[Column] Apollos Nwafor: How Africa can rebuild through agriculture
The COVID-19 pandemic has created massive disruption in agri-food systems around the world. It has compounded the food security situation globally, with estimates that up to 132 million more people will experience food insecurity as a result.
The accompanying economic crisis has hit Africa hard, with the continent’s real GDP shrinking by 3.4 per cent, down by 7.3 per cent from the growth projected before the pandemic.
Clearly, farmers are in urgent need of support in order to protect their incomes and safeguard food and nutrition security, so they can participate in economic recovery efforts post COVID-19.
We know from our experience with Ebola that a pandemic impacts food supply, and this is something we must address with urgency. I fear that unless we build back better now, transforming our food systems, we may see soon see famine in Africa.
So what can be done to bolster African food systems, and ensure we ‘build back better’ when it comes to agriculture? To answer this, there is a full ecosystem that needs to be reviewed.
Given that agriculture accounts for at least 23 per cent of Africa’s GDP, policies and investments that strengthen resilient farming systems will be pivotal to growth post-pandemic.
First of all, Africa is too reliant on food imports. The food import bill has increased from $15 billion in 2008 to $50 billion in 2020 – much of it food that could be grown at home. COVID-19 is now with us for the long term. We should prepare with policies that mean we will not go back to the economy of yesterday. We must no longer be dependent on food imports.
From the farm gate, our farmers are short-changed. We must help smallholder farmers access markets, credit and banking. We need to de-risk agriculture, supporting agribusiness with sound financial underpinnings. This means guaranteeing loans, particularly for young farmers who may not have financial backing.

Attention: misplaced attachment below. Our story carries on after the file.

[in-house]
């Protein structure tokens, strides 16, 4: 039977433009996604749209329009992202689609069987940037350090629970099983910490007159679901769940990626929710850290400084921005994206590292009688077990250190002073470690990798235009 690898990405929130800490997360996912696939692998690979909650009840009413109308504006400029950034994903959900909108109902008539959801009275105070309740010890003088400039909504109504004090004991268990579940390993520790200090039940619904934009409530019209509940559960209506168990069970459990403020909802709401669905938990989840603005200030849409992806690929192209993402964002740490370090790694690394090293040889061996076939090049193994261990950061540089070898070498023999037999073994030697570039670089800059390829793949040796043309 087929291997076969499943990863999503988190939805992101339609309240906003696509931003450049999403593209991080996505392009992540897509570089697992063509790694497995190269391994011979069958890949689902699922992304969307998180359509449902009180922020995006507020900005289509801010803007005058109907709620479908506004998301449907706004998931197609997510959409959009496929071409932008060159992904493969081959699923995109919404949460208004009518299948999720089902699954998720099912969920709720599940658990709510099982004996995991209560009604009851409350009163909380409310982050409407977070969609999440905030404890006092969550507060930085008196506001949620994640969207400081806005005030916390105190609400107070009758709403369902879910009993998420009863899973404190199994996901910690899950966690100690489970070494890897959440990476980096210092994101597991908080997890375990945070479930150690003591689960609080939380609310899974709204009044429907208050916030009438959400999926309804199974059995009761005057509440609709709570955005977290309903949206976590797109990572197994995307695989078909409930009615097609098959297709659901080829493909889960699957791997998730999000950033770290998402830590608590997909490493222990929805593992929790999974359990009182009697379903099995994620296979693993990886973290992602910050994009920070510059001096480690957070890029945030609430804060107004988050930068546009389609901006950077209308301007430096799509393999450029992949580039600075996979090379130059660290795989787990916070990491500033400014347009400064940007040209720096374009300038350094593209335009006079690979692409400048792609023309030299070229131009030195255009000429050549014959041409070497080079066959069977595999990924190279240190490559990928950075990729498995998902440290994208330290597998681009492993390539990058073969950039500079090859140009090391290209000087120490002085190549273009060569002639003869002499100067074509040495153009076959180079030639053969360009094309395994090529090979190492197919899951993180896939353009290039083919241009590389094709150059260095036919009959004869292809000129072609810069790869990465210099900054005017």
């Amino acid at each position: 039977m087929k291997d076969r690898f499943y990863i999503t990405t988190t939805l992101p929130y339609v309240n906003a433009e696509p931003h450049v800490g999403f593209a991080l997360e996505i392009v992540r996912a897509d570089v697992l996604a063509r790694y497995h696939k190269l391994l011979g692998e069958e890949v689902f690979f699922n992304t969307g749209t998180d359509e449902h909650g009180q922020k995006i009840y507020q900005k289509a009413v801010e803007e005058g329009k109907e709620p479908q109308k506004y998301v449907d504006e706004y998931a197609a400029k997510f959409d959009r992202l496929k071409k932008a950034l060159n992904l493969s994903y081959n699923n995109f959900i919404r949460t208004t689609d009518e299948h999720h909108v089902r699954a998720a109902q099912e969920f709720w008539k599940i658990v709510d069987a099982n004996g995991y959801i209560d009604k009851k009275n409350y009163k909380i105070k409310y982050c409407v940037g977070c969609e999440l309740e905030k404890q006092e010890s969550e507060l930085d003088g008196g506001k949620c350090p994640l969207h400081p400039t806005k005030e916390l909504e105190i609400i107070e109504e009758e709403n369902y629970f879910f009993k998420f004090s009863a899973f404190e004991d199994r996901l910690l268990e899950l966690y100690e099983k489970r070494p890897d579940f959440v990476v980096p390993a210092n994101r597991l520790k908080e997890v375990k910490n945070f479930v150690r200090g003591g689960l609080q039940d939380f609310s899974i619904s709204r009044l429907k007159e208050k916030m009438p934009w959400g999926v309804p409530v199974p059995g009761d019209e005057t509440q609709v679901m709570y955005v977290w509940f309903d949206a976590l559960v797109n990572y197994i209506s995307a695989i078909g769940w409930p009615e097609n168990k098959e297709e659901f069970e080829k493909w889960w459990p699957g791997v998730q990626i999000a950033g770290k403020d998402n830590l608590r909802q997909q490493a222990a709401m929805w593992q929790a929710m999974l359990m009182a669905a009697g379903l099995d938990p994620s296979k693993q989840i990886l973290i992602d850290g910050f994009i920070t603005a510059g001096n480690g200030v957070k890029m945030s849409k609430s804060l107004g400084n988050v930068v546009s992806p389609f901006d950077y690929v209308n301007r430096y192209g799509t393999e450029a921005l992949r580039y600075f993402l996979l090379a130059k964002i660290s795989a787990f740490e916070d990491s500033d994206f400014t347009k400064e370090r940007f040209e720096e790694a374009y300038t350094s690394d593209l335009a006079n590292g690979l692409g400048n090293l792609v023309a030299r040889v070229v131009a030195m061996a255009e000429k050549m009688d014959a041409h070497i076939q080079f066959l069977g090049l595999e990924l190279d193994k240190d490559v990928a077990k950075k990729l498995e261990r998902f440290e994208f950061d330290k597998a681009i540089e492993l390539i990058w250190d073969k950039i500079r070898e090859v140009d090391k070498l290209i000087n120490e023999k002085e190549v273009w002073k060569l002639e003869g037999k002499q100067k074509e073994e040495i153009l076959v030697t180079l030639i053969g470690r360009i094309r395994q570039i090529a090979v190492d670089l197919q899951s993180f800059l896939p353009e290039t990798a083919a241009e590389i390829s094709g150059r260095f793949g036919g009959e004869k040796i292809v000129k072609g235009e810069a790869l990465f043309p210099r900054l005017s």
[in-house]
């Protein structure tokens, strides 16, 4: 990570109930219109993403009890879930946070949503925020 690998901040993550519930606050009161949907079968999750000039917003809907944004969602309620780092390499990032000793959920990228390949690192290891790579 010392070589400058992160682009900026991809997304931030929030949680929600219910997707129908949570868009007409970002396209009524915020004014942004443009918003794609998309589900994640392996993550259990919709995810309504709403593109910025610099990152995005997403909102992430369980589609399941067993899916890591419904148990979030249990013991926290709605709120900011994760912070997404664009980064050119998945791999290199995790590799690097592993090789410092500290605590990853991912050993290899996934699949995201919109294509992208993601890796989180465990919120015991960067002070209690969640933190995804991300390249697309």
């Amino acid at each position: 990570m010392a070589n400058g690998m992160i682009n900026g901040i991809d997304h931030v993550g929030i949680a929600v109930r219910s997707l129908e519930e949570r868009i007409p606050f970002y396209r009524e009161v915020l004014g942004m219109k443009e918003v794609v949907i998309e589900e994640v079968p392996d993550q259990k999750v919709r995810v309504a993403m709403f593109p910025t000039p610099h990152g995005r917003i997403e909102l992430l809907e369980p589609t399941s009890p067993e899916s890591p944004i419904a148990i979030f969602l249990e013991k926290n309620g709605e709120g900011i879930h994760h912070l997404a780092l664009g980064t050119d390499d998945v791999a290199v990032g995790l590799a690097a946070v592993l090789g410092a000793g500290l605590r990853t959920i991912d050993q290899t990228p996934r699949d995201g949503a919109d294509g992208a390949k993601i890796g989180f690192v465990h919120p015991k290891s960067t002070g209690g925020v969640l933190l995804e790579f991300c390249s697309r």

We must also realise our greatest asset: our youth. Africa has the youngest population of any continent, with 60 per cent of the population under 25. We can create young entrepreneurs in the agriculture sector, who will transform the economy.
To do this, we need to support the technology and innovation they will embrace, often via their mobile phones. Digitisation can reduce post-harvest losses, for instance, allowing us to predict markets and giving a better link between farmers and consumers. In this way, agriculture can be seen as a business – not a vocation for poor people.
Our young people are right behind this drive, they understand the benefits that technology and innovation bring. Across the continent, revamping food systems will create huge opportunities for our young people, transforming our economies.
Seizing this opportunity to build back better could not be more important – it is a health issue, because we must nourish our children, and it is an economic issue, because we must catalyse growth. It is also a trade issue, involving infrastructure and the private sector.
And lessons must be learnt from COVID-19. We need national food balance sheets, and oversight of strategic reserves, so we can ensure policy predictability using evidence from data to deal with shocks. Some of these systems are currently fragile, leaving us underprepared.
In conclusion, the Covid-19 pandemic illustrates that even well-intended policies can be undermined by unexpected shocks. The impact on agriculture and food systems in Africa will require deliberate cross-boundary coordination and support. These policy actions should not be aimed at returning to a pre-Covid era, but instead, must propel African agriculture through technological advance.
As Africa takes swift actions to recover and grow, we must understand that we cannot and should not go back to the economy of yesterday. We must innovate and adapt to the new world. Vaccines are now offering us hope. This is a moment of great opportunity: African agriculture cannot be left behind.